The mount point /tmp/wpcomfs and the site en.blog.wordpress.com are just examples. You mount wpcomfs where ever you’d like and you can expose public data for any public site hosted on WordPress.com. Since there are millions of sites hosted at WordPress.com wpcomfs will only load data for sites that you mkdir.

This also works for WordPress.com sites that are using mapped domain names. For instance mkdir /tmp/wpcomfs/sites/gigaom.com will provide you with a filesystem layer for GigaOM.com.

Data

When you mkdir a site you get site data, recent posts, and recent comments. In order to keep interactions with the filesystem responsive this data is only loaded once, when mkdir is run. Running rmdir /tmp/wpcomfs/sites/en.blog.wordpress.com will remove the site data.

The top level directory for a site looks like:

$ ls -la /tmp/wpcomfs/sites/en.blog.wordpress.com/
total 14
-r-------- 1 root root    7 Jun  6 14:09 ID.txt
-r-------- 1 root root   28 Jun  6 14:09 URL.txt
dr-------- 2 root root 4096 Jun  6 14:09 comments
-r-------- 1 root root   61 Jun  6 14:09 description.txt
dr-------- 2 root root 4096 Jun  6 14:09 meta
-r-------- 1 root root   18 Jun  6 14:09 name.txt
dr-------- 2 root root 4096 Jun  6 14:09 posts

The contents of each file are available in read-only mode:

$ more /tmp/wpcomfs/sites/en.blog.wordpress.com/URL.txt 
http://en.blog.wordpress.com

All of the dates exposed for files and directories in wpcomfs are based on when the site data was loaded. Basically when mkdir was run for the site.

You can mkdir as many sites as you want. I haven’t tested an upper limit, but I imagine if you load enough of them your system will run out of memory and die.

Bugs

I have noticed a few bugs. Specifically, in some cases post content runs into some encoding issues and doesn’t get exposed properly at the filesystem level. Another one that I’ve seen is that the comment count number doesn’t show up correctly. Both of these are issues in the Python code that I need to take the time to work out.

While not really a bug, there are also some patterns in this code that I’m not entirely happy with. I’m hoping with a bit more Python experience I’ll be able to simplify those.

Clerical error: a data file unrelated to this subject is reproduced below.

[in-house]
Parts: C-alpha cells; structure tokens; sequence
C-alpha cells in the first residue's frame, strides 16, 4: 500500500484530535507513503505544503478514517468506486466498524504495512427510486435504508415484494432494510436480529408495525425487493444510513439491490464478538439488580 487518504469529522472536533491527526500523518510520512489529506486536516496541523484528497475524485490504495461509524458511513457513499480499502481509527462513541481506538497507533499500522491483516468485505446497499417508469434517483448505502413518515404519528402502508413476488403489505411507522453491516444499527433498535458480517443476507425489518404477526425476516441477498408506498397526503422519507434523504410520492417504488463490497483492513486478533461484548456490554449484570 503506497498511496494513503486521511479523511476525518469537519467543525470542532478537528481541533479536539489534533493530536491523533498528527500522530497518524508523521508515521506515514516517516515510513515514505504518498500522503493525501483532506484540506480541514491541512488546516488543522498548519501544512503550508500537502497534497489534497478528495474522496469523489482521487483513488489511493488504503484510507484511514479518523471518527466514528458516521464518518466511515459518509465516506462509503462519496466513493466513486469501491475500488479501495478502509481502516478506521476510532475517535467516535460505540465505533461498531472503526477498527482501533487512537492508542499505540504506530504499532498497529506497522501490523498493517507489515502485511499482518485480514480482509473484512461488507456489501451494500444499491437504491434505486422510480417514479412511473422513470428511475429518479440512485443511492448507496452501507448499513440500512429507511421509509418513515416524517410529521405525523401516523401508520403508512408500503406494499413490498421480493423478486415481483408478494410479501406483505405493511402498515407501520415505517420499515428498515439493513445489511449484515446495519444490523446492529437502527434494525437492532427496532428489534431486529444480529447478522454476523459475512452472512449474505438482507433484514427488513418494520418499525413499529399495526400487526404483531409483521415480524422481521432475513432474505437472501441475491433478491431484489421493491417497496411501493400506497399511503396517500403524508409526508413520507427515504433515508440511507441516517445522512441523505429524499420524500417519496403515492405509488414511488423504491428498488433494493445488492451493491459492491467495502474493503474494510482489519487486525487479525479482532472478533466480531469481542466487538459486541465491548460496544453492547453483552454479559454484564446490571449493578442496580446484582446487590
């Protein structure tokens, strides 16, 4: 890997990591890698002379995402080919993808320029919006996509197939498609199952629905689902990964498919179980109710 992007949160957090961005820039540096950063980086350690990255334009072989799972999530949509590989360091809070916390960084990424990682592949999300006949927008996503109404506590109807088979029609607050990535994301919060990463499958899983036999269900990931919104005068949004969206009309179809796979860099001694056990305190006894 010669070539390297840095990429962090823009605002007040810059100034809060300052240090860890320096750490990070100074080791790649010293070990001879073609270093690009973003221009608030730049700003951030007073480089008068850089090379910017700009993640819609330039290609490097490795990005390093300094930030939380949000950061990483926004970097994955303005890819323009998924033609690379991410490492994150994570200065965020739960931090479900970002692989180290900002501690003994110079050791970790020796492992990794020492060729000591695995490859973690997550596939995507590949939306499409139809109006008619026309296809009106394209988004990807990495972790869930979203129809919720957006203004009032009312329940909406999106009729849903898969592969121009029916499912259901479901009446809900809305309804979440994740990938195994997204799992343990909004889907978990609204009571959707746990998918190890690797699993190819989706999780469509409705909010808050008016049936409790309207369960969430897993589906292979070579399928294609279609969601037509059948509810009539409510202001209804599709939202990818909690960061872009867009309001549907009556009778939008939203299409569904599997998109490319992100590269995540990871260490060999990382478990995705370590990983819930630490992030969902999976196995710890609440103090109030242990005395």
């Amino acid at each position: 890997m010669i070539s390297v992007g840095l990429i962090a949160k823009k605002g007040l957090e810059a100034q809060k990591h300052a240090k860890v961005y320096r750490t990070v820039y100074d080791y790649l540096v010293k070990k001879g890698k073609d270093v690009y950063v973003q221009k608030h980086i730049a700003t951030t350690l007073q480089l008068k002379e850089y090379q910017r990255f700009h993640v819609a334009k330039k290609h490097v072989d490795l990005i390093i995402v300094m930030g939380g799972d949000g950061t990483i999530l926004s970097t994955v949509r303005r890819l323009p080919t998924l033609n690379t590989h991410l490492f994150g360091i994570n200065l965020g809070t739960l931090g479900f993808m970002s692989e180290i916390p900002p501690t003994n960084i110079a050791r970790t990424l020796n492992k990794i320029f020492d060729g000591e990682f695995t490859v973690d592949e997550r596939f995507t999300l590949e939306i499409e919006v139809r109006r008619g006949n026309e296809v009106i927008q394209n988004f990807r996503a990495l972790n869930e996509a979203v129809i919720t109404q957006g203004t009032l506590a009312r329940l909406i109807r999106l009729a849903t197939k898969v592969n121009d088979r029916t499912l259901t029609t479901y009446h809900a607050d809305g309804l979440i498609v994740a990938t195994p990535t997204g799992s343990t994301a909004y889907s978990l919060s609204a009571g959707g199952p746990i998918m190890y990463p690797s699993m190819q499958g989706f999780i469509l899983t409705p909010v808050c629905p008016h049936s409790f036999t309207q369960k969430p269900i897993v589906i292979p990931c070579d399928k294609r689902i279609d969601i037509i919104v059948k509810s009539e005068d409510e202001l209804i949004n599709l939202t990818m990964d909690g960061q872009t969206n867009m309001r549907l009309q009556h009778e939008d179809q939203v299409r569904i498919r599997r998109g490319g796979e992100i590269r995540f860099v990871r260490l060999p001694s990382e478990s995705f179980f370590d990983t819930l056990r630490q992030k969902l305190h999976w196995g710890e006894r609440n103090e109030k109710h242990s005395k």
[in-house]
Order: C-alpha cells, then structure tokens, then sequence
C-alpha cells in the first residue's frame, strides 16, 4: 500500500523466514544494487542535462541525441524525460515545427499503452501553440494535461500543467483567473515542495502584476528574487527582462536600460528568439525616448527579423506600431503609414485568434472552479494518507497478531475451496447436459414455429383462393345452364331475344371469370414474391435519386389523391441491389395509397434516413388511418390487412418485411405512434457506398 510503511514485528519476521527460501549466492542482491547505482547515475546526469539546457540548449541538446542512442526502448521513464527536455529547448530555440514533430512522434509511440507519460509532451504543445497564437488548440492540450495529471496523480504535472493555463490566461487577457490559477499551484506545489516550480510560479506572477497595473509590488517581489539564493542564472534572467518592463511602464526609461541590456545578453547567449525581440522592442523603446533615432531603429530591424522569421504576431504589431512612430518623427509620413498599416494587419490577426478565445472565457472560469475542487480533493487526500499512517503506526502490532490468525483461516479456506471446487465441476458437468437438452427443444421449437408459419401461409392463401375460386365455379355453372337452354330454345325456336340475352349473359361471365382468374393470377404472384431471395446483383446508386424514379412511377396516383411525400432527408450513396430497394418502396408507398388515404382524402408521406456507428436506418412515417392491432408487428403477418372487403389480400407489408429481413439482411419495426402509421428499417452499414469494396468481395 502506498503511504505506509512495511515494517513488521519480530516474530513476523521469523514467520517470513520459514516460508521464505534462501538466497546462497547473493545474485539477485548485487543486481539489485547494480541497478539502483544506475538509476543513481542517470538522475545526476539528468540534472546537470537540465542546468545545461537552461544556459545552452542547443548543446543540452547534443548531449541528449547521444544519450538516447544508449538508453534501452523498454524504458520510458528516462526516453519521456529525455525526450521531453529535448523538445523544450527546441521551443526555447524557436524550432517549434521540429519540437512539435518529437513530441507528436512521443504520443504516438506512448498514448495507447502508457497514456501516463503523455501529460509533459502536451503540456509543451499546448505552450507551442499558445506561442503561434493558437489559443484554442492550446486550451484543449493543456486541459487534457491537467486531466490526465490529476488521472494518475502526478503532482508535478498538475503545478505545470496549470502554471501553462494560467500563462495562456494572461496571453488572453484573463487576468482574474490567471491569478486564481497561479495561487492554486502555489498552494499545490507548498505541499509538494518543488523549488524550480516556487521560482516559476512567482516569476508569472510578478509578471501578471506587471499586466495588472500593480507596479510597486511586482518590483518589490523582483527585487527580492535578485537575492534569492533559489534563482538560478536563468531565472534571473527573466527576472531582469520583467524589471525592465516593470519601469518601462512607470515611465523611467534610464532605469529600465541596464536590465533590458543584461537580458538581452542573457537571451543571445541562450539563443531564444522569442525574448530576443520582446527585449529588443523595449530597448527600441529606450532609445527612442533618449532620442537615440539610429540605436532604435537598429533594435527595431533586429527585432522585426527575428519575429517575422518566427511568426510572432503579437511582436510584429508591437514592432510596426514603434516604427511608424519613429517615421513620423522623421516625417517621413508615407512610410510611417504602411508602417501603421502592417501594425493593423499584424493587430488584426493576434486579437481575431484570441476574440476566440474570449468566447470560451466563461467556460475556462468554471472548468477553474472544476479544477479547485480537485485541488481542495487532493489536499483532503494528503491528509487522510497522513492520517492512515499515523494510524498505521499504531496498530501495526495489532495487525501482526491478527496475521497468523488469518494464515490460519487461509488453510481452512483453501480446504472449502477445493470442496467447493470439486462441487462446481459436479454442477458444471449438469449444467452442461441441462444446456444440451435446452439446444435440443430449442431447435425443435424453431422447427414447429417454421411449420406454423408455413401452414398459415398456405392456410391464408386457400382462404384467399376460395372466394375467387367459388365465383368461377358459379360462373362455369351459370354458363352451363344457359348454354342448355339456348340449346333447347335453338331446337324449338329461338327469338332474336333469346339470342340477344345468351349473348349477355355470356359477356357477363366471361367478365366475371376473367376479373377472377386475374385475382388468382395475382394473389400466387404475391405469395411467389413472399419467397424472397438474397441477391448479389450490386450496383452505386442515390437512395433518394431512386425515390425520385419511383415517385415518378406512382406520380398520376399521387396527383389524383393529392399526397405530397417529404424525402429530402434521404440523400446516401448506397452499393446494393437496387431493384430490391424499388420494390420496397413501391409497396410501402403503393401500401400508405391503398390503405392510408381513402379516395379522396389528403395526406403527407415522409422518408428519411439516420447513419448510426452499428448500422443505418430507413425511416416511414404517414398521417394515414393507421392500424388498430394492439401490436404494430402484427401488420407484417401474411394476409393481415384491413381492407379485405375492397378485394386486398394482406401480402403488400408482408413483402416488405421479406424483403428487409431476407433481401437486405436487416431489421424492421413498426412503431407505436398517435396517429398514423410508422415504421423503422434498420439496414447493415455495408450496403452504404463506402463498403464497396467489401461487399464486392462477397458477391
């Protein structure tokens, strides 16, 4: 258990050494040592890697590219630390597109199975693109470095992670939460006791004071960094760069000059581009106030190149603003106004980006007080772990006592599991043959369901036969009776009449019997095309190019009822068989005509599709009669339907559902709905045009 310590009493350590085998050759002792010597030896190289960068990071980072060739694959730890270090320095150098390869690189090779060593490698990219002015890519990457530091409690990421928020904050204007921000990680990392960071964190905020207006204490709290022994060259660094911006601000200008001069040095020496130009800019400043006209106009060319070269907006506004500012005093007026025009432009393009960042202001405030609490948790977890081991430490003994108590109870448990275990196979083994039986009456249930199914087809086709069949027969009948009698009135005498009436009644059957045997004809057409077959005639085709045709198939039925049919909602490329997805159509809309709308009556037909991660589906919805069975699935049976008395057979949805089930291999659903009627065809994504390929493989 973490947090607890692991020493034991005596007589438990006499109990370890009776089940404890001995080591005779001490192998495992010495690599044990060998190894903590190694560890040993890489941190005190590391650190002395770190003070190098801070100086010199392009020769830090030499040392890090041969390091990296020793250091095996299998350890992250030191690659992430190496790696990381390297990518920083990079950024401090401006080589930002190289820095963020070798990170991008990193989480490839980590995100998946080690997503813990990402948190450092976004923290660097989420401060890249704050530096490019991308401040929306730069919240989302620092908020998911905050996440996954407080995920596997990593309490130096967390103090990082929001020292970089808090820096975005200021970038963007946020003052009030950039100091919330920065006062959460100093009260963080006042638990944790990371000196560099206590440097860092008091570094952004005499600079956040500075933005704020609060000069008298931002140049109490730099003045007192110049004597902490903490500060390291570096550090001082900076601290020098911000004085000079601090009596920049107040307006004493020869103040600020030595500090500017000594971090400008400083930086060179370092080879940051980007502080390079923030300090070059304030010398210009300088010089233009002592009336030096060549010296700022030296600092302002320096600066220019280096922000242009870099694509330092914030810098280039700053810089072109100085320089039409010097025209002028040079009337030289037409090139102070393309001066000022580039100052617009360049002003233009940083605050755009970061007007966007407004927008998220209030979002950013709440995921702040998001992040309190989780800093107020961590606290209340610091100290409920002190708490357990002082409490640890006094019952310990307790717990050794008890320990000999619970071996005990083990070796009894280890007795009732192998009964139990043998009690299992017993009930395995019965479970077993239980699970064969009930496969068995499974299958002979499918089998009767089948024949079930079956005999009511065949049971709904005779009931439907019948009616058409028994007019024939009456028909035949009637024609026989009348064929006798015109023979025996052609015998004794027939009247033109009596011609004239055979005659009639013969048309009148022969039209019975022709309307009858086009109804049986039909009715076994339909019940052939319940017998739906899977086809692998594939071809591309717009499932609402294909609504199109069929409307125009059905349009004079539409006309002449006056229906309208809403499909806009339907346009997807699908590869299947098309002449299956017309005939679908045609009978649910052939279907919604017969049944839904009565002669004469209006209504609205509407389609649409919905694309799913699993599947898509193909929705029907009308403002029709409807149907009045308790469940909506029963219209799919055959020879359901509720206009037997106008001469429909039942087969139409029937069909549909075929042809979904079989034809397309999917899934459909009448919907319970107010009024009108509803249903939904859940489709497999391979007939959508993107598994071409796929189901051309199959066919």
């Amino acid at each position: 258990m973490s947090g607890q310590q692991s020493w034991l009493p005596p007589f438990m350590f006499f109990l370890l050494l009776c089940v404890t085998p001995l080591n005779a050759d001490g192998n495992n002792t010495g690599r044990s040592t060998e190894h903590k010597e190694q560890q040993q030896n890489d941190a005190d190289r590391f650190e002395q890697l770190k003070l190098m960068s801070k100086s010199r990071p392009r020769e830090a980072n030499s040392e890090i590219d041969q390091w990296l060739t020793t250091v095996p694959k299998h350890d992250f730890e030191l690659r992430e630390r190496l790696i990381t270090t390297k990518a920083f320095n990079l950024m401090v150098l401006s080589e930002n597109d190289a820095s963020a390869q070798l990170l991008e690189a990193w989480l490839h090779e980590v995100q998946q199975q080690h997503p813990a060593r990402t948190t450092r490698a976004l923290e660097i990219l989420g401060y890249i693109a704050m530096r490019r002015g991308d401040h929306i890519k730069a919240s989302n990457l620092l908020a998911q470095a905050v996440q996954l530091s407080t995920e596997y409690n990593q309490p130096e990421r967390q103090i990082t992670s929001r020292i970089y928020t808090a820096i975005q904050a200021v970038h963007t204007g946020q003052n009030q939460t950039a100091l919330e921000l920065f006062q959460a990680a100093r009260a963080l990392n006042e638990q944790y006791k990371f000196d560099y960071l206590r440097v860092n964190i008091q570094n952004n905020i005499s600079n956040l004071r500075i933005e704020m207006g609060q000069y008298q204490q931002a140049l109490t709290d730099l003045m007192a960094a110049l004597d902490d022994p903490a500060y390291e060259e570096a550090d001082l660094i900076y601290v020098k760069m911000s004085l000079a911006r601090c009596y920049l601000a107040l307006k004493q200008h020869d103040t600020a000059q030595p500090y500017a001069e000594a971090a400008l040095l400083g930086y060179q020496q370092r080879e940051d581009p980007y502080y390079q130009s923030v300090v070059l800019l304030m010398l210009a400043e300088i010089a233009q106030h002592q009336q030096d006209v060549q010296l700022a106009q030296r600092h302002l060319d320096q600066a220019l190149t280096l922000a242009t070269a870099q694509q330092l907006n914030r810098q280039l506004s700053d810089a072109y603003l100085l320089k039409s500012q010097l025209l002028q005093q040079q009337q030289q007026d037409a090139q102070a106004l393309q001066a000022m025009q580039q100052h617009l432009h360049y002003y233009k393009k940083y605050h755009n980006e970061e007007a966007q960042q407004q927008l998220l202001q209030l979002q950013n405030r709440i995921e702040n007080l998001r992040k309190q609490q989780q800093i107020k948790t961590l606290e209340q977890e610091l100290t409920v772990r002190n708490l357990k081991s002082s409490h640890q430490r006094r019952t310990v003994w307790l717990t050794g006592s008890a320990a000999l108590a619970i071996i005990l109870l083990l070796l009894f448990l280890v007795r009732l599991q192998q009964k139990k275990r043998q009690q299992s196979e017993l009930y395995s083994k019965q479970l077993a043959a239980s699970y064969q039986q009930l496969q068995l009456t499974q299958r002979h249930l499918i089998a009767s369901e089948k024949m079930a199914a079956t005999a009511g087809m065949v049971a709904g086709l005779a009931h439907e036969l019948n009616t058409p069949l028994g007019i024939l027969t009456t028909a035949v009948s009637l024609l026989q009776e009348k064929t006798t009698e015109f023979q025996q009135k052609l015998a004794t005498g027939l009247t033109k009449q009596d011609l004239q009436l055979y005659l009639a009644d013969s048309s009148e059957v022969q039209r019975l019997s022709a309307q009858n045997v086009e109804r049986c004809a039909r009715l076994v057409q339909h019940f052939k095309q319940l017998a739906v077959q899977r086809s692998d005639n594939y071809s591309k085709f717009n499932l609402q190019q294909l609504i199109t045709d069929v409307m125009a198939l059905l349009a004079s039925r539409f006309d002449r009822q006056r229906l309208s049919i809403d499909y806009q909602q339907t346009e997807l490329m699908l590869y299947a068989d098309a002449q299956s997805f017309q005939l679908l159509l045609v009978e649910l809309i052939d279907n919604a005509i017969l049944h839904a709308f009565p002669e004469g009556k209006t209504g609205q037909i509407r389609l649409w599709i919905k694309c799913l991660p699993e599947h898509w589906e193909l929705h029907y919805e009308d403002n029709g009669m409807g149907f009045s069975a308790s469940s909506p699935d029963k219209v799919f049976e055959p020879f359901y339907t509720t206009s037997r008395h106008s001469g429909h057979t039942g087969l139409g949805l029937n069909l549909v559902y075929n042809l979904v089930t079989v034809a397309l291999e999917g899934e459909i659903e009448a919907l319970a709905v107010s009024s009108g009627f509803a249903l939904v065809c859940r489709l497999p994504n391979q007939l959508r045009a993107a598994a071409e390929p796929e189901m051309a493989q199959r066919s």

Kick The Tires

The code is available at https://github.com/josephscott/wpcomfs, please give a try and let me know what you think.

GPlusFS: Google+ Data as a Filesystem

With the basics of a Google+ API announced last week I started poking around. I liked that there was an option to simply sign up for an API key, allowing me to quickly try it out from the command line using cURL. The JSON formatted results were easy enough to understand.

That led to hooking up FUSE and Python to provide the ability to mount the people.get data as a filesystem. A bit more hacking and gplusfs was born. It is still basic, but has been working fine so far with my profile. This is all still read-only, since the Google+ API is read-only.

Here is what a directory listing of my profile looks like:

> ls -la *
-r-------- 1 root root   57 1970-01-01 00:00 aboutMe.txt
-r-------- 1 root root   12 1970-01-01 00:00 displayName.txt
-r-------- 1 root root    4 1970-01-01 00:00 gender.txt
-r-------- 1 root root   21 1970-01-01 00:00 id.txt
-r-------- 1 root root 5117 1970-01-01 00:00 image.jpg
-r-------- 1 root root   11 1970-01-01 00:00 kind.txt
-r-------- 1 root root   45 1970-01-01 00:00 url.txt

organizations:
total 1
dr-------- 2 root root  0 1970-01-01 00:00 ./
dr-------- 2 root root  0 1970-01-01 00:00 ../
-r-------- 1 root root 10 1970-01-01 00:00 work.txt

urls:
total 1
dr-------- 2 root root  0 1970-01-01 00:00 ./
dr-------- 2 root root  0 1970-01-01 00:00 ../
-r-------- 1 root root 63 1970-01-01 00:00 json.txt
-r-------- 1 root root 45 1970-01-01 00:00 profile.txt

For JSON values that are strings I used the key name for the file, with an added .txt extension. The size of the file is determined by the length of the string. It works the way you’d expect:

> more displayName.txt 
Joseph Scott

For the profile image the API provides the URL of the image, gplusfs grabs a copy of the image and exposes that to the filesystem instead of the URL string.